Essay on Dorothy Day, Saint-Worthy?

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Dorothy Day, Saint-Worthy?

     Almost immediately after her death in 1980 controversy arose about whether Dorothy Day should be canonized a Saint by the Church. Now that the Vatican has approved the late Cardinal John O'Connor's request to consider Dorothy Day's "cause," the controversy is being rekindled. After converting, she dedicated her life to New York's poor and immigrants, building hospitality homes that operated much like homeless shelters. Her endeavor grew into the national Catholic Worker movement, a social justice crusade conducted in revolutionary tones new to the church.
     When she died, a multitude came down to the old dwelling off the Bowery to pay their
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Her basic message was stunningly simple: we are all called by God to love one another as He loved us (Forest).
     Hospitality, she explained, is simply practicing God's mercy with those around us. Christ is in the stranger, in the person who has nowhere to go and no one to welcome him. "Those who cannot see the face of Christ in the poor are atheists indeed," she often said. Hardly a day passed in her adult life when she didn't speak about the works of mercy. For her these weren't simple obligations which the Lord imposed on his followers. Day brought many gifts to the church—her perseverance, her holiness, her journalist's critical vision—but perhaps her greatest gift was pointing the 20th century American church in a new direction, to the vulnerable and voiceless among us. She was the presence of the church to many people who otherwise would have been forgotten. Her example of profound personal spirituality and sacrifice, lay leadership, and uncompromising pacifism makes Day a daughter of the church and a "Servant of God" worth emulating by all Catholics—and all people of good will (Anonymous).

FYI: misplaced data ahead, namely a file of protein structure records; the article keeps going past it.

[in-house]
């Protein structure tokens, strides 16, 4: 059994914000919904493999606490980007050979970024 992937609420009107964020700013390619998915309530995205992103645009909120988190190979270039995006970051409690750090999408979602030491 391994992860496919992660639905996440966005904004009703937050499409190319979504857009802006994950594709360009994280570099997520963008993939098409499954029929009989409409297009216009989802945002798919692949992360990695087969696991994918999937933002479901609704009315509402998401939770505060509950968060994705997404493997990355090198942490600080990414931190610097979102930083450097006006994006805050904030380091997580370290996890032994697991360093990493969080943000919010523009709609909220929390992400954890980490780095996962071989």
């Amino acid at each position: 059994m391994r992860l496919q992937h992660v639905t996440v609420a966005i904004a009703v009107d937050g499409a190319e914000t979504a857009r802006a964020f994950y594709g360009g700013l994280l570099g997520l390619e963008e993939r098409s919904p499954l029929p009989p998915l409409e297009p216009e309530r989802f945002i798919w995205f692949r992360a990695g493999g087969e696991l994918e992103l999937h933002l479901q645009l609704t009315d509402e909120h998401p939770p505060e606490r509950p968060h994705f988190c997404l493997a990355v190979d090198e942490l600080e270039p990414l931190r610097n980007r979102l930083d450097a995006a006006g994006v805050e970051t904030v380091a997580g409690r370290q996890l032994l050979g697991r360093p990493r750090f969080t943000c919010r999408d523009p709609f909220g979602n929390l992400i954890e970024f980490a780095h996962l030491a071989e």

Voices opposing the process say that Dorothy Day shunned the suggestion she was a saint and believe she would rather have any money
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